Dual Degree

I’m a senior in high school. I want to dual degree computer science and music, but nearly all of the programs I’m finding are like Harvard/NEC, Columbia/Juilliard, Oberlin, or Bard, where it’s freakishly hard to get accepted to the music program. Computer science is my priority, but I can’t imagine doing less music (for about all of high school I’ve been doing half and half). I’m struggling to find more target music schools that allow dual degree.

(Also, location isn’t super important, but I would prefer in the northeast and in a city.)

Does anyone know of some I should look more into? I really need more match schools.

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First, have you read the Double Degree Dilemma posted closer to the top of this forum? It might be helpful.

What kind of involvement in music do you want? Mainly lessons and performance, or do also want theory, music history, and music technology etc?

Computer science and music are both intensive and sequential curricula so double major would be tough. I think you are wise to either do double degree, OR major in computer science at a school where there are lessons and performance up to your level, as extracurriculars (and many schools will give credit for lessons and certain performances).

If you are applying for a BA or BS program, be aware that submitting a music supplement with recording, music resume, and letters of recommendation from music teachers or directors can sometimes help your application.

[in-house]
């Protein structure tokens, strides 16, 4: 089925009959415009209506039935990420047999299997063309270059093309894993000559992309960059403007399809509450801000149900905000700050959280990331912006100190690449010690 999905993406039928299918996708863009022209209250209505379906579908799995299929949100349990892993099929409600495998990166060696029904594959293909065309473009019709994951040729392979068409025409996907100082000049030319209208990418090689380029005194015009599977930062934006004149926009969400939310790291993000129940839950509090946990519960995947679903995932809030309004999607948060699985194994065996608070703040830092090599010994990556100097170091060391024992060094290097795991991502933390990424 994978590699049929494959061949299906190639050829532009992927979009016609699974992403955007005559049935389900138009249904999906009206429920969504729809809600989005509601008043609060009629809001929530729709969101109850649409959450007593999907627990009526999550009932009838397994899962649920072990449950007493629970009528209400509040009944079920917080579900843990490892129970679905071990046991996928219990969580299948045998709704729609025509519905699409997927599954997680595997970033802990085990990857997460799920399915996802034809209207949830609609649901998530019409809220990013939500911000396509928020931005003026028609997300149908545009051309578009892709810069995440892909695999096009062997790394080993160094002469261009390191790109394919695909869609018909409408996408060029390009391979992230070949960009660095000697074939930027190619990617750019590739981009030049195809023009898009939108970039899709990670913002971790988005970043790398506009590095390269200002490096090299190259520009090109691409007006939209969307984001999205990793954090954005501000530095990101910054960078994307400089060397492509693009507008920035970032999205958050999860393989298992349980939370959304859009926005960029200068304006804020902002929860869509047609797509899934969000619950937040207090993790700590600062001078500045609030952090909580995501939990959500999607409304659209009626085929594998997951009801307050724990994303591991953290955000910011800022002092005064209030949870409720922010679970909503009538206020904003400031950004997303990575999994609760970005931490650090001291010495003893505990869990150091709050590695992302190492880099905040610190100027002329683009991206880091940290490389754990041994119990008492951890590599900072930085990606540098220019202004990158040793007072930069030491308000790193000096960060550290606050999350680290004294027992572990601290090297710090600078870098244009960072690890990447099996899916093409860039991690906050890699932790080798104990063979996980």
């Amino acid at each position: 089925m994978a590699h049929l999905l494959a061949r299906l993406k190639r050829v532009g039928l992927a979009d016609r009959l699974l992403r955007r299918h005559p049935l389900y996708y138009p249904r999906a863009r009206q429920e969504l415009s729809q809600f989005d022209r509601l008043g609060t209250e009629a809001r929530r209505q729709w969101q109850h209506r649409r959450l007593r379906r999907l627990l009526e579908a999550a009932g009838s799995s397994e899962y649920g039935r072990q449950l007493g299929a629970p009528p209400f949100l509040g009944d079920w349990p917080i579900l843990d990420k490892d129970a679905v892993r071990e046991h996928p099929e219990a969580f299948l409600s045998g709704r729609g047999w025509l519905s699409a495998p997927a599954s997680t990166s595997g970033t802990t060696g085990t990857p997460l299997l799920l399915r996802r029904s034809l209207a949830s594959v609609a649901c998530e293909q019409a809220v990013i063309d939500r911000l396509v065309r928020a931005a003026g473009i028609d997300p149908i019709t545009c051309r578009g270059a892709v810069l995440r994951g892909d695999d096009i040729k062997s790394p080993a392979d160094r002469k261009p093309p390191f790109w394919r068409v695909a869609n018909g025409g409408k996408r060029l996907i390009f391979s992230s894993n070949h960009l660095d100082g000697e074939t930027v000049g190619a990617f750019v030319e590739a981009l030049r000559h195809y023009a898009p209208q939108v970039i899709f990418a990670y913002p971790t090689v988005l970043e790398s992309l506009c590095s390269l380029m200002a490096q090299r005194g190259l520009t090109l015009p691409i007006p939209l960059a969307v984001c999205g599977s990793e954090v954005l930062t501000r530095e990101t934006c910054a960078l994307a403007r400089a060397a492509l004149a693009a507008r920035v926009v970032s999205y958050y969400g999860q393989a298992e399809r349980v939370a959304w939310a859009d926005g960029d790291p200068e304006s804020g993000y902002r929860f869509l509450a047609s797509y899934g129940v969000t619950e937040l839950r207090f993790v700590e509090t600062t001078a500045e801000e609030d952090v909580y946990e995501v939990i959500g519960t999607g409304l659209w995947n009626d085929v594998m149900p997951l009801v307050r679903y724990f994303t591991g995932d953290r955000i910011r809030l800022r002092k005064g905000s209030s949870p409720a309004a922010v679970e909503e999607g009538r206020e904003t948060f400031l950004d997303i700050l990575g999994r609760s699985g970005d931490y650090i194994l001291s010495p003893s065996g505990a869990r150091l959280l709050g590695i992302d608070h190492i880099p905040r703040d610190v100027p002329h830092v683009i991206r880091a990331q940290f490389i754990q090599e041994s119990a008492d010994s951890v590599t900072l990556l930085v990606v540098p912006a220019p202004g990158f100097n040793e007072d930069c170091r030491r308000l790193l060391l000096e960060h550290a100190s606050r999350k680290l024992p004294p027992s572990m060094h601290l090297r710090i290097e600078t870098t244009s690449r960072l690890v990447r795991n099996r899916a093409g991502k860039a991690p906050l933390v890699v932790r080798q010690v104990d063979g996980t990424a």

There are many schools with double degree programs for music. If you are sure you want both BS and BM, rather than the extracurricular route:

Harvard/NEC (MM), Tufts/NEC (BM), Bard (conservatory requires double degree), Oberlin (look at their Music Studies program as well), Ithaca, Hartt / U. of Hartford, Bienen /Northwestern, Carnegie Mellon, Michigan, many state universities (check out SUNYs), Mason Gross/Rutgers, Eastman/Rochester (selective music), Johns Hopkins/Peabody (probably not as geared to double degree but possible) and many others.

Some music schools are more supportive of double degrees than others, but I am mentioning a few so you can investigate. Honestly there are a lot more…

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Also, you could major in computer science at a school you really like and that has a good conservatory or music program and then minor or double major in music without a double degree. In some of those schools you can still be in ensembles and study with conservatory faculty. You might have to audition for the various ensembles and faculty studios (but you would get in on some level), but not to get into the music major or minor. What is your instrument by the way? Bard isn’t in the city but it’s a train ride away.

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At some schools with a BM program, the best teachers and performance opportunities go to the BM students. So if you are doing CS, in some cases, it is better to avoid schools with BM programs (there are exceptions, like Oberlin- again, check out their Musical Studies).

You really need to research and also talk to the folks at the school.

Bard requires a double degree for conservatory students.

You can major in CS at a school that has excellent extracurricular music with lessons and performance, often for credit. That is an option.

A double major in CS and music, even a BA, is tough. It helps to be at a school that doesn’t have a lot of distribution requirements

Your other option is double degree with that extra year of course.